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Genomic Science Program

2008 Awardee

Identifying Genes Controlling Feruloylation in Grass Cell Walls

Updated December 2008

INVESTIGATORS: M.M. de O. Buanafina and D.M. Brown

INSTITUTION: Pennsylvania State University

NON-TECHNICAL SUMMARY: Ferulic acid residues attached to arabinoxylans, a major component of cell wall of grasses, have the ability to form ferulate dimers functioning in cell wall cross-linking. They are also proposed to act as nucleation sites for the formation of lignin and for the linkage of lignin to the xylan/cellulose network. Such coupling reactions, which occur predominantly in grasses, significantly decrease cell wall degradability and thus work as a barrier against efficient utilization of cell walls as a source of biomass for bioenergy production. We have shown previously that the expression of ferulic acid esterase (FAEA) in different grass species resulted in a substantial reduction in cell-wall-esterified ferulates and diferulates. FAEA expression was shown to impact cell wall hydrolysis, resulting in increased yield of reducing sugars by cellulase treatment as well as increased digestibility. These results reinforce the importance of feruloylation and cross-linking for cell wall degradability.

OBJECTIVES: The focus of this proposal is to identify and characterize new genes controlling feruloylation in grasses, as well as new genes that are responsible for the assembly of lignin into the cell wall and for biomass conversion. This will provide fundamental knowledge concerning the most crucial factors that influence grass cell wall degradability.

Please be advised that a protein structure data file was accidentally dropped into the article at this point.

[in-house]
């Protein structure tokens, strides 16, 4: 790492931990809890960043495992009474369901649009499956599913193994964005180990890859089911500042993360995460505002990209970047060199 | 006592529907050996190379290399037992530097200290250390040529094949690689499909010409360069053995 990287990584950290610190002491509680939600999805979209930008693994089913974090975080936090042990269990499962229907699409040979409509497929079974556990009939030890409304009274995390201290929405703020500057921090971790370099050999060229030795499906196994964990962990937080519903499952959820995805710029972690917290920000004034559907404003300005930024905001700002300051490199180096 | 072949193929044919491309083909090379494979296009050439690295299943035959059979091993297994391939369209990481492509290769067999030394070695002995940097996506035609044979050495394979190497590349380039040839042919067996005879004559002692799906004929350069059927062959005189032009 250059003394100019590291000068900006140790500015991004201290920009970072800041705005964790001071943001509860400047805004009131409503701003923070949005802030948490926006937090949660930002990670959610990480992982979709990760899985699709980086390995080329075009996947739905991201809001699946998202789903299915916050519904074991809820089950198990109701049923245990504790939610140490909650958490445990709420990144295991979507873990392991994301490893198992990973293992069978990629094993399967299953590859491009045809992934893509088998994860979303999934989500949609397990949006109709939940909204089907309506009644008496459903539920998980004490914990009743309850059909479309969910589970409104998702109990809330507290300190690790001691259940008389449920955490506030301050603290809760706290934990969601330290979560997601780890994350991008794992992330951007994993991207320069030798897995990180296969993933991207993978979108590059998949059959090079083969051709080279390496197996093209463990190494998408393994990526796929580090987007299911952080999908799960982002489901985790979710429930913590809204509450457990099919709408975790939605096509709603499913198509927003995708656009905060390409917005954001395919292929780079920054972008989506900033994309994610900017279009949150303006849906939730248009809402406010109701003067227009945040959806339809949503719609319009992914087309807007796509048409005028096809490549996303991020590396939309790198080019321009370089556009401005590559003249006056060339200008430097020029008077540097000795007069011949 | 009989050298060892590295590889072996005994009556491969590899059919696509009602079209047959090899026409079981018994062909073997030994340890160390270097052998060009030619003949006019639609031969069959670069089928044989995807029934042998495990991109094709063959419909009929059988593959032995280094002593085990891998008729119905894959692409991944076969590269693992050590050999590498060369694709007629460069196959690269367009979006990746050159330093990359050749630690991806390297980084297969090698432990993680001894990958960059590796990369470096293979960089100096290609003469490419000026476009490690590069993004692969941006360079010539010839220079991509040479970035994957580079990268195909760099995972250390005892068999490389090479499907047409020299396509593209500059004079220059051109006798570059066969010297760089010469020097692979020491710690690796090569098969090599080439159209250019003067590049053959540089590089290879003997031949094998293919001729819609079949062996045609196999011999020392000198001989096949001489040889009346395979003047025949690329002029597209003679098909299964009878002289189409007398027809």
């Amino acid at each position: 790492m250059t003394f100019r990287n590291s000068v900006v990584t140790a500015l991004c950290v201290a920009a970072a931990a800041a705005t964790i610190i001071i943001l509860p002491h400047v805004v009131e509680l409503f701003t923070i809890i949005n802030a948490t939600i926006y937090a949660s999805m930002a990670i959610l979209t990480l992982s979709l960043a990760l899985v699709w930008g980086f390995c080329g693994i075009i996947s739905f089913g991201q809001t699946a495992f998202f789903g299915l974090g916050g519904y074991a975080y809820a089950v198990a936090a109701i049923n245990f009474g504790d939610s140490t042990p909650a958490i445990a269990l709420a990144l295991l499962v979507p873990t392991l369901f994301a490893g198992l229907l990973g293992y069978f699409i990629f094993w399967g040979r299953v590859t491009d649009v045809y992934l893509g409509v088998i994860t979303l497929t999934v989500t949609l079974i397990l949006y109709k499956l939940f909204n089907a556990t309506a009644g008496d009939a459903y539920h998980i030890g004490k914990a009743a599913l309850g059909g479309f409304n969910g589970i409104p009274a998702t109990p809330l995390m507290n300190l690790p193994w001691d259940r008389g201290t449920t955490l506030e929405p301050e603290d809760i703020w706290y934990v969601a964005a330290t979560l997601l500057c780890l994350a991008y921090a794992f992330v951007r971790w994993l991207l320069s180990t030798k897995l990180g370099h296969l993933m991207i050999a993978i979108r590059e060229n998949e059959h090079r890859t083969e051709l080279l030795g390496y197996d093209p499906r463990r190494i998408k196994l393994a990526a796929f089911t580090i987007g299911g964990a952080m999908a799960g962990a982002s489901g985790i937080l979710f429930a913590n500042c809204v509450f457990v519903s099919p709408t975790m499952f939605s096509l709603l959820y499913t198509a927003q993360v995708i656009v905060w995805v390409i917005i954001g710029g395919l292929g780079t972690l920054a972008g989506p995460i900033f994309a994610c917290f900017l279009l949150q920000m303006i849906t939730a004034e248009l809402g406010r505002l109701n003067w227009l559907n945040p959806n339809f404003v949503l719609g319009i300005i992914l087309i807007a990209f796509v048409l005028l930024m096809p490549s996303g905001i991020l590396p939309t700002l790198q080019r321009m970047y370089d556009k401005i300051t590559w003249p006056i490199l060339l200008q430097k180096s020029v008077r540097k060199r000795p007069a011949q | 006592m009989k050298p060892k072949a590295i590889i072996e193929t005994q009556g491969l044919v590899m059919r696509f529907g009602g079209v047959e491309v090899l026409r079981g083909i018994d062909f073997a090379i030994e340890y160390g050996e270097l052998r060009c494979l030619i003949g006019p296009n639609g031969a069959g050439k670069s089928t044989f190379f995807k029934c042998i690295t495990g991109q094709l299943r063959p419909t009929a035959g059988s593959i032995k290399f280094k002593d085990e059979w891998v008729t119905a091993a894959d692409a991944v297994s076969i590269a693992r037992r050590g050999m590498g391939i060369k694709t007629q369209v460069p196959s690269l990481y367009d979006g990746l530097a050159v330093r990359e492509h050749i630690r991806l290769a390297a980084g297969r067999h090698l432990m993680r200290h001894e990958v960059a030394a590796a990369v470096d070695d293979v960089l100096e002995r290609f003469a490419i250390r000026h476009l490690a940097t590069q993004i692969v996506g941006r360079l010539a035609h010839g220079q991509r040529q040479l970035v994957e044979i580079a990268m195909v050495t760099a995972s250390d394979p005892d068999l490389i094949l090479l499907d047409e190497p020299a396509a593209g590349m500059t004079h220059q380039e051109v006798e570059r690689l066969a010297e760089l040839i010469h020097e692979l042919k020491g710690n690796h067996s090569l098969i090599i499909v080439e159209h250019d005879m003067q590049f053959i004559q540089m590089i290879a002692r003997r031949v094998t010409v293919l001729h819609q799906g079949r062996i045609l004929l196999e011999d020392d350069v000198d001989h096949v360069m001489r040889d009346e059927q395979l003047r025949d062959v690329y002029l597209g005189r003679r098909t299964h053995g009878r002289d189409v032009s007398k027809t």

APPROACH: Obj. 1. We will generate a highly mutagenized population of Brachypodium with EMS in order to introduce new genetic variation into our model grass Brachypodium distachyona to be used as a resource for identification of the genes involved in feruloylation.

Obj.2. Using two high-throughput spectroscopy–based screening assays we will screen for mutants with altered cell-wall esterified ferulic acid and for improvement in cell wall degradability.

Obj.3 We will characterize a number of thesemutants in detail for cell wall properties (e.g., ferulates, sugar composition, lignin content and patterning, degradability, and mechanical properties) and basic genetics (confirm heritability, complementation analysis).

Obj.4 We will identify and isolate the most important of these genes. We will use a mapping population and bulked segregant analysis, identify markers that are genetically linked to a mutation. This will be followed by combination of position cloning and sequencing candidate genes will be used.

The identification of these genes in Brachypodium will serve as a handle for gene discovery in important biofuel crops, such as switchgrass. Thus our efforts will make valuable contributions towards breeding superior cellulosic biomass for biofuels.

PROJECT CONTACT:
Name: M.M. de O. Buanafina
Phone: (814) 867-0223
Email: mmb26@psu.edu

 

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